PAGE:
OrthodoxChristianity.net
July 28, 2014, 09:12:35 AM *
Welcome, Guest. Please login or register.

Login with username, password and session length
News: Reminder: No political discussions in the public fora.  If you do not have access to the private Politics Forum, please send a PM to Fr. George.
 
   Home   Help Calendar Contact Treasury Tags Login Register  
Pages: 1   Go Down
  Print  
Author Topic: Rastafarianism  (Read 1118 times) Average Rating: 0
0 Members and 1 Guest are viewing this topic.
GabrieltheCelt
Hillbilly Extraordinaire
Taxiarches
**********
Offline Offline

Faith: Eastern Orthodox Christian
Jurisdiction: OCA
Posts: 6,983


Chasin' down a Hoodoo...


« on: July 10, 2012, 12:28:03 AM »

I've noticed that there seems to be a strong connection with some members and Rastafarianism.  From what I know about Rastafarianism, it's a religio-political movement that began as a means to cope with British domination of Jamaica.  While I have respect for Rasta's (and I love Reggae music), my curiosity has to do with A) what do Rasta's stand for and believe? and B) what is the connection between Rastafarian's and Orthodoxy? and finally 3) what is the attraction to Rastafarianism.

Please know that I am sincere and mean no disrespect to anyone.  Smiley

Your brother-in-Christ,

Gabriel
Logged

"The Scots-Irish; Brewed in Scotland, bottled in Ireland, uncorked in America."  ~Scots-Irish saying
Shiny
Site Supporter
Muted
Toumarches
*****
Offline Offline

Faith: Groucho Marxist
Jurisdiction: Dahntahn Stoop Haus
Posts: 13,267


Paint It Red


« Reply #1 on: July 10, 2012, 12:29:04 AM »

The only thing I like about Rastafarian are the cool big beanie caps they wear. I can't remember what the name of it is called.
Logged

“There is your brother, naked, crying, and you stand there confused over the choice of an attractive floor covering.”

– St. Ambrose of Milan
jah777
Warned
OC.net guru
*******
Offline Offline

Faith: Orthodox Christian
Posts: 1,766


« Reply #2 on: July 10, 2012, 12:42:18 AM »

You may be interested in the following interview of a former Rastafarian who converted to Orthodoxy:

http://www.roadtoemmaus.net/back_issue_articles/RTE_27/Songs_of_Freedom.pdf
Logged
HabteSelassie
Ises and I-ity
Archon
********
Offline Offline

Faith: Oriental Orthodox
Jurisdiction: Ethiopian Orthodox Tewahedo Church
Posts: 3,332



« Reply #3 on: July 10, 2012, 12:47:13 AM »

Greetings in that Divine and Most Precious Name of Our Lord and Savior Jesus Christ!


Have any Rastafarians ever visited your Orthodox parish? Have you heard of the growing numbers of Rastafarian converts to the Ethiopian Orthodox Tewahedo Church since the 1960s? Have you ever wondered what in the world is the connection? Perhaps this can help Smiley

1) Hand Drums:

The center of worship in the Rastafari tradition is the hand drum.  It is the instrument which drives all other worshipping hymns and music.  The drum was so powerful that during slavery in the Caribbean, which is the crucible of Rastafarian culture, playing the drum could carry a death sentence!  It is one of the distinctively pan-African traits amongst the Americas, and the Rastafarians in particular.  This kind of music is called Nyahbinghi, which is a mysterious word whose origins have been lost to oral history but loosely today is translated as "death to all oppression" in the spiritual sense. There are specific drum patterns for different purposes and occasions, and all are considered the sacred culture of "chanting."  These gatherings around the drum are called a "grounation." Through the drum, Rastafarians find our place in the world.  In the Ethiopian Orthodox tradition, the Kebero (a kind of kettle drum) is also a center of worship.  The kebero drum  is not used in the Divine Liturgy proper, but is the hallmark of Mezmur (hymns) and the Mahalet (Vigil) services.  Ethiopians have been making a raucous in Jerusalem every Easter and Christmas for at least the past thousand years.  When Rastafarians come to the Ethiopian Church, the drum immediately brings them to a sense of being at home.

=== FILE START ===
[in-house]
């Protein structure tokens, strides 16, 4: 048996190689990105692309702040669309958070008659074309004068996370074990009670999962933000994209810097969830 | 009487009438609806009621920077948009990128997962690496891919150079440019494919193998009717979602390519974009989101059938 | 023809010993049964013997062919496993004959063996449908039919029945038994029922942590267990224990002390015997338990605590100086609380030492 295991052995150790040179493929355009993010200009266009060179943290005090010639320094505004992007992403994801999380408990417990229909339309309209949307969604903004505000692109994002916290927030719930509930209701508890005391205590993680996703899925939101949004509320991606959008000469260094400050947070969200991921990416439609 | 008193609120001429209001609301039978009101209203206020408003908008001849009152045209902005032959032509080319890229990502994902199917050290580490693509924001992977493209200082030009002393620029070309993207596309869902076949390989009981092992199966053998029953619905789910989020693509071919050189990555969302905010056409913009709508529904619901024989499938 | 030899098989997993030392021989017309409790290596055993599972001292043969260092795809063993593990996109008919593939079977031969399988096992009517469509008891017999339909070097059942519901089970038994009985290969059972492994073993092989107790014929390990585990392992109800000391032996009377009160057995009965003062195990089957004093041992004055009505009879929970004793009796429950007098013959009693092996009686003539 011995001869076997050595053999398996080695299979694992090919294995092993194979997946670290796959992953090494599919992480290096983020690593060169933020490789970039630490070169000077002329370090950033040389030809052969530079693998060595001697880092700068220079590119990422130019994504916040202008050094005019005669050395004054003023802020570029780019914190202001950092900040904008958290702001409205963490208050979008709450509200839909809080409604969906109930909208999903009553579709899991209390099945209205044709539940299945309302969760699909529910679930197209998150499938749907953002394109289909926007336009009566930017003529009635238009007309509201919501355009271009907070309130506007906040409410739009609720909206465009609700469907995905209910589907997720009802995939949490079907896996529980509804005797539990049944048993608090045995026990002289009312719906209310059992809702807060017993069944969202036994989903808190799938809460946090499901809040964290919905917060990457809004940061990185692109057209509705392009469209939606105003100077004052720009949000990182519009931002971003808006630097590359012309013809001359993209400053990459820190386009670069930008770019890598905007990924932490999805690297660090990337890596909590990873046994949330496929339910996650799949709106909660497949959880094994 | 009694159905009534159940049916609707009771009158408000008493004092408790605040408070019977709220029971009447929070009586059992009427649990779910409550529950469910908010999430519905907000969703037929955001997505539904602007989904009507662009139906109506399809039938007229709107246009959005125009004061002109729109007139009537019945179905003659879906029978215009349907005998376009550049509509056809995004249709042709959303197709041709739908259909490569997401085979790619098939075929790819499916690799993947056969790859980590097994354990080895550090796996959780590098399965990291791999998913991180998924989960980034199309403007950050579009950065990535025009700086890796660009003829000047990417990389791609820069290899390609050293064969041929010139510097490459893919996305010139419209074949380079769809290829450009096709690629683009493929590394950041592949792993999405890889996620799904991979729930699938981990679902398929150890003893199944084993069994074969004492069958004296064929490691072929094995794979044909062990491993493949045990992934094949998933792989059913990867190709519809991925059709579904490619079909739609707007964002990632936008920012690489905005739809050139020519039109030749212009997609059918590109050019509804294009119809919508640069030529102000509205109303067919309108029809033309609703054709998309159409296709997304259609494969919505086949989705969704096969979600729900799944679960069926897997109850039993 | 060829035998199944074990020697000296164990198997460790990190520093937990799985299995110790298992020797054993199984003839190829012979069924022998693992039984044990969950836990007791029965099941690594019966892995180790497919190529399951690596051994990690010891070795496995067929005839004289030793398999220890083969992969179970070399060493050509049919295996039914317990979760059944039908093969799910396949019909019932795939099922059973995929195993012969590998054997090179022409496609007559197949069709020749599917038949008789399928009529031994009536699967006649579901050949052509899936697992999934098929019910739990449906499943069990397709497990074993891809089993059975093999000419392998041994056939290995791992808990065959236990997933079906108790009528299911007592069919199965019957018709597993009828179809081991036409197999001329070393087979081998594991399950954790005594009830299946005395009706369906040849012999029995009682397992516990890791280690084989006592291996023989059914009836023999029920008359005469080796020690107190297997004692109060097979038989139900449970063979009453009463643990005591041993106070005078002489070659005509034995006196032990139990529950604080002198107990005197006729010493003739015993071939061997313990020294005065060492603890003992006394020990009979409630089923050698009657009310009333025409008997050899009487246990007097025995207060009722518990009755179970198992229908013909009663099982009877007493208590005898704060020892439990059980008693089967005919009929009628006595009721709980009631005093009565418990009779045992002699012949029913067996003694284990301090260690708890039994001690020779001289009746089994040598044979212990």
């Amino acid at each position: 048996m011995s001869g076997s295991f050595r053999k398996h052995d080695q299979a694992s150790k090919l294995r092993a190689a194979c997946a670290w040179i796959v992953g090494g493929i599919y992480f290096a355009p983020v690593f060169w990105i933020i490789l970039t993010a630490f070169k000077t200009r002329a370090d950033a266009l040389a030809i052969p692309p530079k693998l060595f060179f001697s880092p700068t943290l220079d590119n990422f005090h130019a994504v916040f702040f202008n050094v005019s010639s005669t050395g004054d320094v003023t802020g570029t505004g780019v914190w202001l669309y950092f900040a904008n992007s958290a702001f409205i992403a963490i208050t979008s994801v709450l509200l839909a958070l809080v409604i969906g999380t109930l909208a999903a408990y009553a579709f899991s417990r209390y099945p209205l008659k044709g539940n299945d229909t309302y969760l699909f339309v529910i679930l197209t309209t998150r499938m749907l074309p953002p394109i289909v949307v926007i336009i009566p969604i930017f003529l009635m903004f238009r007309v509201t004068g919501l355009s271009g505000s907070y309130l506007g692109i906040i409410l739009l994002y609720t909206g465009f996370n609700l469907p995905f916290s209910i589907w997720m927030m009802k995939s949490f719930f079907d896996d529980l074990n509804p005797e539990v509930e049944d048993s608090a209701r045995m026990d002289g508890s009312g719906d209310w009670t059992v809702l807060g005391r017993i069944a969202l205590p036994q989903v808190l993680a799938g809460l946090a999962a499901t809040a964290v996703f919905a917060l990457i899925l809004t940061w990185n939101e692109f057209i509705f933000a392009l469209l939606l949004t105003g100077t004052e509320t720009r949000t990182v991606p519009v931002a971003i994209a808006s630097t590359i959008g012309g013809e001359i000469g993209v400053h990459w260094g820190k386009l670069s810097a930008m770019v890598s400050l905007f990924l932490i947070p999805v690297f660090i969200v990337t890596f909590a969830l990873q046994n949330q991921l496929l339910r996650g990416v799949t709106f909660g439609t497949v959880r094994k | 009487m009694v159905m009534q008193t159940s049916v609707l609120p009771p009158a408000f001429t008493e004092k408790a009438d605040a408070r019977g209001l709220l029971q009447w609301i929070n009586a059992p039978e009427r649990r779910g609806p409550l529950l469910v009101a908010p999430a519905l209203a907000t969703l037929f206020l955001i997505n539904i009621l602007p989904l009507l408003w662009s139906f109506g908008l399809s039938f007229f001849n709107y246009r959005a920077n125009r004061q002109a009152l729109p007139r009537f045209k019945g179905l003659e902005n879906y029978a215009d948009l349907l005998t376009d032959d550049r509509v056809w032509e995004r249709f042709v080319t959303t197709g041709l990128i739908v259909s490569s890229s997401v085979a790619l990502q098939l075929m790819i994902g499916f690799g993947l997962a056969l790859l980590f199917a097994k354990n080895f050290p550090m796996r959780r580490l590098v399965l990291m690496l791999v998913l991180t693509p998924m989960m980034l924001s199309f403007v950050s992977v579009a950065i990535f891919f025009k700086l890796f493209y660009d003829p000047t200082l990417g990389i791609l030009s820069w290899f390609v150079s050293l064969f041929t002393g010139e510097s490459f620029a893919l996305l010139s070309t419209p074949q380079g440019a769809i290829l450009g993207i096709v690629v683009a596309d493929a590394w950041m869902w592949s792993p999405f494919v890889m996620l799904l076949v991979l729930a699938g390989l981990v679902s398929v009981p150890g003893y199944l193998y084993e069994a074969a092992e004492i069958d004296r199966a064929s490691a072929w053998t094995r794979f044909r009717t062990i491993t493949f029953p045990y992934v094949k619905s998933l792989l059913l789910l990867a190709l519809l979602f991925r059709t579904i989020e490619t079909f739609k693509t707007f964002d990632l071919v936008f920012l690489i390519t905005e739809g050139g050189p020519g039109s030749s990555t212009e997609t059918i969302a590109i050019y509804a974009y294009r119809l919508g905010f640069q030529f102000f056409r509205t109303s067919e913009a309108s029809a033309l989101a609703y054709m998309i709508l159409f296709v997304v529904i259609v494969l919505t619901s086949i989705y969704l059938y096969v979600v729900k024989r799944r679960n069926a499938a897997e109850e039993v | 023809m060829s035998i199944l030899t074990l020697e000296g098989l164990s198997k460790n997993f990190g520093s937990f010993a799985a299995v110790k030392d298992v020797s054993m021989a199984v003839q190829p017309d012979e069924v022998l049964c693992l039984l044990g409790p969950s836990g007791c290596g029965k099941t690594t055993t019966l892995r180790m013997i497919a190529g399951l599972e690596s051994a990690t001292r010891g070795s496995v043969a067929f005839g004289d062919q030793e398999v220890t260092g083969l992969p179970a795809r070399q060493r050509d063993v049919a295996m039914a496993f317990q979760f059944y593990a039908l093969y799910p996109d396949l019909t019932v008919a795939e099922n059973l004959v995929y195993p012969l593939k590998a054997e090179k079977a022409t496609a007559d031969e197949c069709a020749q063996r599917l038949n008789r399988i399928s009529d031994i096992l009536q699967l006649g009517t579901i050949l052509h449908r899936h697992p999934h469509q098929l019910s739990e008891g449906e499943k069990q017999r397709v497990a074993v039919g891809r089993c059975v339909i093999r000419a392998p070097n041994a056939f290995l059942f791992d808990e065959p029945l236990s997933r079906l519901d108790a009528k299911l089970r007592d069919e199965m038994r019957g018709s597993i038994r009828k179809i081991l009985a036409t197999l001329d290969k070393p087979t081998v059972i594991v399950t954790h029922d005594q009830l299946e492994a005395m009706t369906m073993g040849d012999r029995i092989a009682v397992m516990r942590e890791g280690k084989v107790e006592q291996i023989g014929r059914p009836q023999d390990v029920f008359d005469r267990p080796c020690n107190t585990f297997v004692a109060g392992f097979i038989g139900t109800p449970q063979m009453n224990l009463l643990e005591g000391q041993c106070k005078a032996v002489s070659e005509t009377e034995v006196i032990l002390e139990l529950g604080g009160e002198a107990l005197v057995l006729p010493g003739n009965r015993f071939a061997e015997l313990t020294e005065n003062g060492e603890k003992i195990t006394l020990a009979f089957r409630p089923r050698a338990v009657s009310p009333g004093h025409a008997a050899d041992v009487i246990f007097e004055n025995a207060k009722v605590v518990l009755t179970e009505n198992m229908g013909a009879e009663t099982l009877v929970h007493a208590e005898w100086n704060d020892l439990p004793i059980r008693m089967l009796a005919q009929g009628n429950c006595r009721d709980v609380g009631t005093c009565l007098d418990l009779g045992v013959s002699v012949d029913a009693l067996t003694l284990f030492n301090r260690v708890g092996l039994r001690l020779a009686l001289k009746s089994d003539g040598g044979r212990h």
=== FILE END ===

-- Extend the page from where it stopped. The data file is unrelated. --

2) Veganism

The Fasting culture of especially the Ethiopian Orthodox calendar makes Rastafarians feel right at home.  Rastafarianism aspires to a diet and lifestyle called "ital" (I-speak for "vital" as in "I am vital") in which animal products, alcohol, and certain spices are strictly taboo.  The extensive fasting culture of the Ethiopian tradition makes veganism a ready fit for Rastafarians, who elsewhere seem to have a rather peculiar diet.  Rastafarians consider food a sacred gift, and maintain a culture of respect and gratitude regarding eating.  Food is always carefully considered and prepared.  In the fasting culture of the Ethiopian Church, Rastafarians find a way to exchange recipes.

3) Head Coverings:

Rastafarians emphasize head coverings,  especially for women but even for men as well.   Women generally have their heads covered not just at Church but at most occasions.  This is not just modesty but culture.  In Rastafari culture, many women are equally conservative and keep their heads wrapped or covered most of the time, but always in worship and public. When women are present for chanting, hymns, or worship in Rastafarian tradition, the services can't start until the "all clear" is sounded after all the women properly cover themselves if they weren't already. Men as well, under dreadlock culture, tend to keep their heads wrapped or covered also. Those who specifically wear turbans are from the Bobo Shanti dread culture which exclusively keep their heads covered in public at all times.  Rastafarian men and women then both feel at home when they come into the Ethiopian Church were Ethiopian women are similarly covered and where monks and priests wear turbans.